Windows Color Management: Background and Resources
Updated: August 28, 2007
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Digital media presents both consumer and professional users with challenges for getting consistent color from input devices such as camera and scanners to rendering devices such as displays and printers.
For example, a digital camera owner wants to transfer pictures to the PC for slide shows and to a printer for copies, with the color in each output matching the image from the source device. In the publishing industry, designers want identical color results when a clients print job is passed to the service bureau and then to the print shopand also want the image to look great when it is on the Internet.
Today, the standards-based color management capabilities of Windows XP, Windows 2000, and Windows Millennium Edition (Windows Me) operating systems offer sophisticated support that is equal to or better than any comparable computing platform.
Windows delivers color management benefits for end users throughout the production process: from image acquisition and editing, to display and print output. Microsoft also provides tools for developing and testing devices to help manufacturers take advantage of color management.
Microsoft Windows and color management
Why Color Management Matters
To achieve color consistency, color processes must be managed with these considerations in mind:
Color Management Challenges
"What you see is what you get" color results across scanners, monitors, applications, and printers have been difficult to achieve because of differences in how each defines the following aspects of color:
Illuminants and Colorants. Devices such as monitors and scanners use an "additive" color system based on red, green, and blue (RGB)starting with black and then adding red, green, or blue as needed to produce a specified color. Additive illuminants are the monitor phosphors and the light emitting component in scanners.
Other types of devices, such as printers, use the "subtractive" color system, typically using cyan, magenta, yellow, and black (CMYK)starting with white and subtracting RGB to produce colors and black. Subtractive illuminants are the ambient lighting environment.
Differences occur, therefore, in the color results on the different devices because, for example, the spectral transmission of the displays phosphors differ from the spectral reflectance of the printers cyan colorant.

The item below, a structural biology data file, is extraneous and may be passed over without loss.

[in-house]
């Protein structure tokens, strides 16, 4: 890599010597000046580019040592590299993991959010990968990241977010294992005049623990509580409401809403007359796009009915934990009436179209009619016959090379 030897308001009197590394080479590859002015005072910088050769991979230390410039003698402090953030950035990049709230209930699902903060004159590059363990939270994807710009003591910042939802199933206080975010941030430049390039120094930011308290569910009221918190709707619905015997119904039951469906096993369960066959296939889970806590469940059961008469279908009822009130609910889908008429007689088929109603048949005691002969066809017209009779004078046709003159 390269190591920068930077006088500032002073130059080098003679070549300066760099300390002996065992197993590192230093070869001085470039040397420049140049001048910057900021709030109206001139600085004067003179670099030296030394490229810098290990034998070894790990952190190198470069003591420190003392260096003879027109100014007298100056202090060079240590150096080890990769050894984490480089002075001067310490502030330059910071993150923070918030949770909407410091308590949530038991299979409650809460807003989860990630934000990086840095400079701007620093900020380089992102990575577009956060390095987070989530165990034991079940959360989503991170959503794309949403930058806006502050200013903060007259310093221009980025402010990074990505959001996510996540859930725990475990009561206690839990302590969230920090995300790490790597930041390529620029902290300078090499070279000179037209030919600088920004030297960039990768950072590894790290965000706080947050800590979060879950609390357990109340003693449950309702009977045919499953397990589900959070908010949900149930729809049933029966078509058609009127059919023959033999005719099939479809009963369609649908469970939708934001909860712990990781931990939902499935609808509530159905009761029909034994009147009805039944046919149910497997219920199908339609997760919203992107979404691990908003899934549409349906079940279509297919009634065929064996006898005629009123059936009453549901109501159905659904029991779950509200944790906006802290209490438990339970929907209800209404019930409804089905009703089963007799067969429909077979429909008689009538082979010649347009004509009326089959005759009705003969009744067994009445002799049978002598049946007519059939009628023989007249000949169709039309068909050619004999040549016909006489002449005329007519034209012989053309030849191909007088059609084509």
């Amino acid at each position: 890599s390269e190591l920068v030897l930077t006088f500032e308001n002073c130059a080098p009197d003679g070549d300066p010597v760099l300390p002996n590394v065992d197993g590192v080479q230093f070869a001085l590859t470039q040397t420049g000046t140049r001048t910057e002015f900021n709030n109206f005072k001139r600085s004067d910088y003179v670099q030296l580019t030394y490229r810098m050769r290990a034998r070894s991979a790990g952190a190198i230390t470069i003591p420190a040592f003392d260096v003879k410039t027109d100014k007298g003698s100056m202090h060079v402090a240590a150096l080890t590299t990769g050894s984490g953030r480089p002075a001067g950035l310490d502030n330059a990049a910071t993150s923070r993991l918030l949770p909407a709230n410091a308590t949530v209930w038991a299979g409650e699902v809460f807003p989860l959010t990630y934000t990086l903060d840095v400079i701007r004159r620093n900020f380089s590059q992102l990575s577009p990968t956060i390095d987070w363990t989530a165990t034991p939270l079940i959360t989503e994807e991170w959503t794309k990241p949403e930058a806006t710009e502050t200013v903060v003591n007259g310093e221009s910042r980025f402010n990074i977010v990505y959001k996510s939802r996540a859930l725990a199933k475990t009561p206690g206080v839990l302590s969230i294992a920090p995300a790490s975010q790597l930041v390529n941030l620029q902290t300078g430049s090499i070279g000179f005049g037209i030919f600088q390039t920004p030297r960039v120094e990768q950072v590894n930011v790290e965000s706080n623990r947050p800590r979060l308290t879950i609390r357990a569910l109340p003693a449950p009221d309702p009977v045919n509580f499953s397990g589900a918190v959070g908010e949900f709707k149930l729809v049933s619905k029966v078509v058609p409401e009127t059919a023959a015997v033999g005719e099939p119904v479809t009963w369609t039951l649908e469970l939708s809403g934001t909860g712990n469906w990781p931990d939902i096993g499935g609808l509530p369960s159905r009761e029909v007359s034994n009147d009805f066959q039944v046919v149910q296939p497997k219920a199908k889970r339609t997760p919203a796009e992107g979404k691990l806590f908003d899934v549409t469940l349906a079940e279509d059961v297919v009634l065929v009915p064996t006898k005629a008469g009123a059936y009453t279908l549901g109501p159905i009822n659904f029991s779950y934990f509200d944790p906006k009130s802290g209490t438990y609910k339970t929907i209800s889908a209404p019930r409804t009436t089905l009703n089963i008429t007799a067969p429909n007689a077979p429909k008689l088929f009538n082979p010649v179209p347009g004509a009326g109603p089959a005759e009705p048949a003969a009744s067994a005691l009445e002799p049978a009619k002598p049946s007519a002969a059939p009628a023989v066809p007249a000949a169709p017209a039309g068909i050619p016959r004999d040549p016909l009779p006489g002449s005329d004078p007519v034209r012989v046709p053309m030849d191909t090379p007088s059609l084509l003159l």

However, other matching problems occur because colorants appear different in different viewing conditions, and different vendors use different colorants. So one CMYK printer will have one color cyan while another will use a different color cyan. When compared inside a room versus outside in the sunlight, the output might appear different in yet another way.
Device Gamuts. Each device produces a particular range of colors, known as the device gamut, as determined by the devices physical characteristics and ambient lighting. Therefore, colors may appear rich in a dimly lit room and washed out in a sun-lit room.
To compensate for differences in how different devices handle color, any color management technology must address elements such as the following:
Windows Benefits for Users
The Windows color management capabilities allow users to choose the right solution for specific casesor be supplied with flexible defaults that meet most mass-market needs.
Benefits of Windows color management
ICC Profiles: Color Management for Professionals
ICC profiles are used to communicate through the rest of the color management system to ensure that colors are represented accurately to users, regardless of the device used for display or printing. ICC profiles for devices offer great flexibility and control, and can be used to describe the unique color management capabilities of a particular device.
To take advantage of ICC profiles in Windows, each device must have its ICC profile installed. This can occur automatically when the device is installed, or the user can use the Display Control Panel to associate a profile from the device manufacturer.
Developers can test color spaces, characterization factors, and device gamuts and then record the differences among them in the ICC profile for the device. This testing can be accomplished by one of many third-party software and hardware products available. For sRGB-compliant devices, the Windows default sRGB profile can be used.
Developers who are creating applications designed to portray colors accurately can use the ICM 2.0 API. The ICM 2.0 technology also supports alternate color management modules (CMMs) that transform color information between different color spaces, such as the RGB colors captured by the scanner to the different RGB values displayed on a monitor or sent to printers.
ICC Profile Format Specification
see the International Color Consortium web site at: